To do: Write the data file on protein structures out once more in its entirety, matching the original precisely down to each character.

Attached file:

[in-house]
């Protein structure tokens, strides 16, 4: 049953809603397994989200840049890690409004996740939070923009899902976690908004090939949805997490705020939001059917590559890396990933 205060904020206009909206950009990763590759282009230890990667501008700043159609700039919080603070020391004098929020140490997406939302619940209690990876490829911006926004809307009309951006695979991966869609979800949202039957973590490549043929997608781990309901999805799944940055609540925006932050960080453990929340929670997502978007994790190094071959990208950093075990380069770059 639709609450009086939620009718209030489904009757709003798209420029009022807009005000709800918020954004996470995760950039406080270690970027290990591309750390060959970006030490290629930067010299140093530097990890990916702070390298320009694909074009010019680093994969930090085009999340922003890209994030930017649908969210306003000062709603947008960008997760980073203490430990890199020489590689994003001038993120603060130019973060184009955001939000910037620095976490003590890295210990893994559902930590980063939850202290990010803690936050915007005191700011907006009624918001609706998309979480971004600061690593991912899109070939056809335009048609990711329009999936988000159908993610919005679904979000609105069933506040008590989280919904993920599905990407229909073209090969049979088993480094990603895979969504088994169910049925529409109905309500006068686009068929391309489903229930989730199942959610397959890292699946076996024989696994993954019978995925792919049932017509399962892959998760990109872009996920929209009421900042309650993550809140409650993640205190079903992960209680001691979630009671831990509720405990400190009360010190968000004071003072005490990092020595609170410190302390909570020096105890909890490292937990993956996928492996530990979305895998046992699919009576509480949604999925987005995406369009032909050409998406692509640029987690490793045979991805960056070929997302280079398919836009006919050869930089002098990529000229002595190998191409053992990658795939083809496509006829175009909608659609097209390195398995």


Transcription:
[in-house]
């Protein structure tokens, strides 16, 4: 049953809603397994989200840049890690409004996740939070923009899902976690908004090939949805997490705020939001059917590559890396990933 205060904020206009909206950009990763590759282009230890990667501008700043159609700039919080603070020391004098929020140490997406939302619940209690990876490829911006926004809307009309951006695979991966869609979800949202039957973590490549043929997608781990309901999805799944940055609540925006932050960080453990929340929670997502978007994790190094071959990208950093075990380069770059 639709609450009086939620009718209030489904009757709003798209420029009022807009005000709800918020954004996470995760950039406080270690970027290990591309750390060959970006030490290629930067010299140093530097990890990916702070390298320009694909074009010019680093994969930090085009999340922003890209994030930017649908969210306003000062709603947008960008997760980073203490430990890199020489590689994003001038993120603060130019973060184009955001939000910037620095976490003590890295210990893994559902930590980063939850202290990010803690936050915007005191700011907006009624918001609706998309979480971004600061690593991912899109070939056809335009048609990711329009999936988000159908993610919005679904979000609105069933506040008590989280919904993920599905990407229909073209090969049979088993480094990603895979969504088994169910049925529409109905309500006068686009068929391309489903229930989730199942959610397959890292699946076996024989696994993954019978995925792919049932017509399962892959998760990109872009996920929209009421900042309650993550809140409650993640205190079903992960209680001691979630009671831990509720405990400190009360010190968000004071003072005490990092020595609170410190302390909570020096105890909890490292937990993956996928492996530990979305895998046992699919009576509480949604999925987005995406369009032909050409998406692509640029987690490793045979991805960056070929997302280079398919836009006919050869930089002098990529000229002595190998191409053992990658795939083809496509006829175009909608659609097209390195398995």